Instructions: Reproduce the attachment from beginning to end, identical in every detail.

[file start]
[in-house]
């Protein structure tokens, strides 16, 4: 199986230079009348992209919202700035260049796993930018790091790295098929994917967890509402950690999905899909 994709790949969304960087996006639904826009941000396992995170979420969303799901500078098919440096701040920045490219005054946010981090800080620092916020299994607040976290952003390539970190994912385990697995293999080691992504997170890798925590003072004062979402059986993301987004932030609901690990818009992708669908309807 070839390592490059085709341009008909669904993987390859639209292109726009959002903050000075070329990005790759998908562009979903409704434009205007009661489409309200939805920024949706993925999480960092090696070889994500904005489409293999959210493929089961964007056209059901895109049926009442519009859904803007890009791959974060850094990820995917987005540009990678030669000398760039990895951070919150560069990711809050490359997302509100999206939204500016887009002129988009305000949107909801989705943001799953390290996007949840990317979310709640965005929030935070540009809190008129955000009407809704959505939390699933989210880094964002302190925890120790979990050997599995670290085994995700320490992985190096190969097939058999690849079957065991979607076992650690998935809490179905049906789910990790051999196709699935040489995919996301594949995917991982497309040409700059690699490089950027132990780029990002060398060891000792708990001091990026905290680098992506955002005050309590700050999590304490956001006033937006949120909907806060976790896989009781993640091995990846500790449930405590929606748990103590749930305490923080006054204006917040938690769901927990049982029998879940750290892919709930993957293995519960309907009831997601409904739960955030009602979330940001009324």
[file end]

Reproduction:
[in-house]
């Protein structure tokens, strides 16, 4: 199986230079009348992209919202700035260049796993930018790091790295098929994917967890509402950690999905899909 994709790949969304960087996006639904826009941000396992995170979420969303799901500078098919440096701040920045490219005054946010981090800080620092916020299994607040976290952003390539970190994912385990697995293999080691992504997170890798925590003072004062979402059986993301987004932030609901690990818009992708669908309807 070839390592490059085709341009008909669904993987390859639209292109726009959002903050000075070329990005790759998908562009979903409704434009205007009661489409309200939805920024949706993925999480960092090696070889994500904005489409293999959210493929089961964007056209059901895109049926009442519009859904803007890009791959974060850094990820995917987005540009990678030669000398760039990895951070919150560069990711809050490359997302509100999206939204500016887009002129988009305000949107909801989705943001799953390290996007949840990317979310709640965005929030935070540009809190008129955000009407809704959505939390699933989210880094964002302190925890120790979990050997599995670290085994995700320490992985190096190969097939058999690849079957065991979607076992650690998935809490179905049906789910990790051999196709699935040489995919996301594949995917991982497309040409700059690699490089950027132990780029990002060398060891000792708990001091990026905290680098992506955002005050309590700050999590304490956001006033937006949120909907806060976790896989009781993640091995990846500790449930405590929606748990103590749930305490923080006054204006917040938690769901927990049982029998879940750290892919709930993957293995519960309907009831997601409904739960955030009602979330940001009324």